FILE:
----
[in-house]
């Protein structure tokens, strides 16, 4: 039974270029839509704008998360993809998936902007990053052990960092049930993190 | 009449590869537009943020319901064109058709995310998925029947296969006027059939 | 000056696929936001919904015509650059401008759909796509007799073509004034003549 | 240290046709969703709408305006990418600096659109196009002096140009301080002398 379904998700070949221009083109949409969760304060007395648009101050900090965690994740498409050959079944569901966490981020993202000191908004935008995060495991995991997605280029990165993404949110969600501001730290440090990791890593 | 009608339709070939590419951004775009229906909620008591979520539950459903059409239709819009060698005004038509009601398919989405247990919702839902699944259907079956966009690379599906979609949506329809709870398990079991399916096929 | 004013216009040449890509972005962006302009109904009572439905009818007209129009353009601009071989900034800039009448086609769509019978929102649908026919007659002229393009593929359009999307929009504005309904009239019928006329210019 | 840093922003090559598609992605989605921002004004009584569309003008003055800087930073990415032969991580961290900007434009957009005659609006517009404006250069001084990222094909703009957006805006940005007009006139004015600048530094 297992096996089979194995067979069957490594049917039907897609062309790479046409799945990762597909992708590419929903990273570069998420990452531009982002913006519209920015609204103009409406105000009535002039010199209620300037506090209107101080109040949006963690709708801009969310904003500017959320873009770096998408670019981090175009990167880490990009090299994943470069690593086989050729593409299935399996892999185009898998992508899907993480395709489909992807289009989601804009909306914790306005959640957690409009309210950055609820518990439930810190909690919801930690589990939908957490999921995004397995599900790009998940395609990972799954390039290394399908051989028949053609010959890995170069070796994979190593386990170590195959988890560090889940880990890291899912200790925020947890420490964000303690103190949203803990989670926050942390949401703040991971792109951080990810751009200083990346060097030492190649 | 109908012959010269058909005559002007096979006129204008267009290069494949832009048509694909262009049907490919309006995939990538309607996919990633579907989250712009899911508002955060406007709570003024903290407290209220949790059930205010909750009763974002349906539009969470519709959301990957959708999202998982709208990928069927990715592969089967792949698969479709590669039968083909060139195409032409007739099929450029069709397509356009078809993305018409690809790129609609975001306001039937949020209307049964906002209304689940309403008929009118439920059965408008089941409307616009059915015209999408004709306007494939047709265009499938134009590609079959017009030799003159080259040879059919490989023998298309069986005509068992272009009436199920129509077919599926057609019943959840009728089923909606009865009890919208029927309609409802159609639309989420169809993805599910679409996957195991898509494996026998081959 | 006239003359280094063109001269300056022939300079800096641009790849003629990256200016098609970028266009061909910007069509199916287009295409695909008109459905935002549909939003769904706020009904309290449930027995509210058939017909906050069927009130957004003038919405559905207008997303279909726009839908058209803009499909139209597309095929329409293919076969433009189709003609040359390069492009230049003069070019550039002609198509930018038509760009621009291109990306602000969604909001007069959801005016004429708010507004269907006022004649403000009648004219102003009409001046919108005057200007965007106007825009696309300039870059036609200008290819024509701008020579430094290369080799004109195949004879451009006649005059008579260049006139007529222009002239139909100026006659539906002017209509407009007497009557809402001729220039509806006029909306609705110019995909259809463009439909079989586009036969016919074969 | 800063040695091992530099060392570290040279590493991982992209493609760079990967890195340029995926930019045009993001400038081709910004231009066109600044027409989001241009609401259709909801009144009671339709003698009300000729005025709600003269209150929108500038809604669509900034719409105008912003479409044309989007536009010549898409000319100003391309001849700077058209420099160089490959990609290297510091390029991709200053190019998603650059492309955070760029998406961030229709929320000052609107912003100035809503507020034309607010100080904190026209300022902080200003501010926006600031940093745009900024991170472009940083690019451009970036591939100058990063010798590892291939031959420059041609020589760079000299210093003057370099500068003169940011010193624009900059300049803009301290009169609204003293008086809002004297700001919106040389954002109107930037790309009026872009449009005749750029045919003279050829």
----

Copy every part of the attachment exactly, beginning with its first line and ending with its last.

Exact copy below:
[in-house]
């Protein structure tokens, strides 16, 4: 039974270029839509704008998360993809998936902007990053052990960092049930993190 | 009449590869537009943020319901064109058709995310998925029947296969006027059939 | 000056696929936001919904015509650059401008759909796509007799073509004034003549 | 240290046709969703709408305006990418600096659109196009002096140009301080002398 379904998700070949221009083109949409969760304060007395648009101050900090965690994740498409050959079944569901966490981020993202000191908004935008995060495991995991997605280029990165993404949110969600501001730290440090990791890593 | 009608339709070939590419951004775009229906909620008591979520539950459903059409239709819009060698005004038509009601398919989405247990919702839902699944259907079956966009690379599906979609949506329809709870398990079991399916096929 | 004013216009040449890509972005962006302009109904009572439905009818007209129009353009601009071989900034800039009448086609769509019978929102649908026919007659002229393009593929359009999307929009504005309904009239019928006329210019 | 840093922003090559598609992605989605921002004004009584569309003008003055800087930073990415032969991580961290900007434009957009005659609006517009404006250069001084990222094909703009957006805006940005007009006139004015600048530094 297992096996089979194995067979069957490594049917039907897609062309790479046409799945990762597909992708590419929903990273570069998420990452531009982002913006519209920015609204103009409406105000009535002039010199209620300037506090209107101080109040949006963690709708801009969310904003500017959320873009770096998408670019981090175009990167880490990009090299994943470069690593086989050729593409299935399996892999185009898998992508899907993480395709489909992807289009989601804009909306914790306005959640957690409009309210950055609820518990439930810190909690919801930690589990939908957490999921995004397995599900790009998940395609990972799954390039290394399908051989028949053609010959890995170069070796994979190593386990170590195959988890560090889940880990890291899912200790925020947890420490964000303690103190949203803990989670926050942390949401703040991971792109951080990810751009200083990346060097030492190649 | 109908012959010269058909005559002007096979006129204008267009290069494949832009048509694909262009049907490919309006995939990538309607996919990633579907989250712009899911508002955060406007709570003024903290407290209220949790059930205010909750009763974002349906539009969470519709959301990957959708999202998982709208990928069927990715592969089967792949698969479709590669039968083909060139195409032409007739099929450029069709397509356009078809993305018409690809790129609609975001306001039937949020209307049964906002209304689940309403008929009118439920059965408008089941409307616009059915015209999408004709306007494939047709265009499938134009590609079959017009030799003159080259040879059919490989023998298309069986005509068992272009009436199920129509077919599926057609019943959840009728089923909606009865009890919208029927309609409802159609639309989420169809993805599910679409996957195991898509494996026998081959 | 006239003359280094063109001269300056022939300079800096641009790849003629990256200016098609970028266009061909910007069509199916287009295409695909008109459905935002549909939003769904706020009904309290449930027995509210058939017909906050069927009130957004003038919405559905207008997303279909726009839908058209803009499909139209597309095929329409293919076969433009189709003609040359390069492009230049003069070019550039002609198509930018038509760009621009291109990306602000969604909001007069959801005016004429708010507004269907006022004649403000009648004219102003009409001046919108005057200007965007106007825009696309300039870059036609200008290819024509701008020579430094290369080799004109195949004879451009006649005059008579260049006139007529222009002239139909100026006659539906002017209509407009007497009557809402001729220039509806006029909306609705110019995909259809463009439909079989586009036969016919074969 | 800063040695091992530099060392570290040279590493991982992209493609760079990967890195340029995926930019045009993001400038081709910004231009066109600044027409989001241009609401259709909801009144009671339709003698009300000729005025709600003269209150929108500038809604669509900034719409105008912003479409044309989007536009010549898409000319100003391309001849700077058209420099160089490959990609290297510091390029991709200053190019998603650059492309955070760029998406961030229709929320000052609107912003100035809503507020034309607010100080904190026209300022902080200003501010926006600031940093745009900024991170472009940083690019451009970036591939100058990063010798590892291939031959420059041609020589760079000299210093003057370099500068003169940011010193624009900059300049803009301290009169609204003293008086809002004297700001919106040389954002109107930037790309009026872009449009005749750029045919003279050829």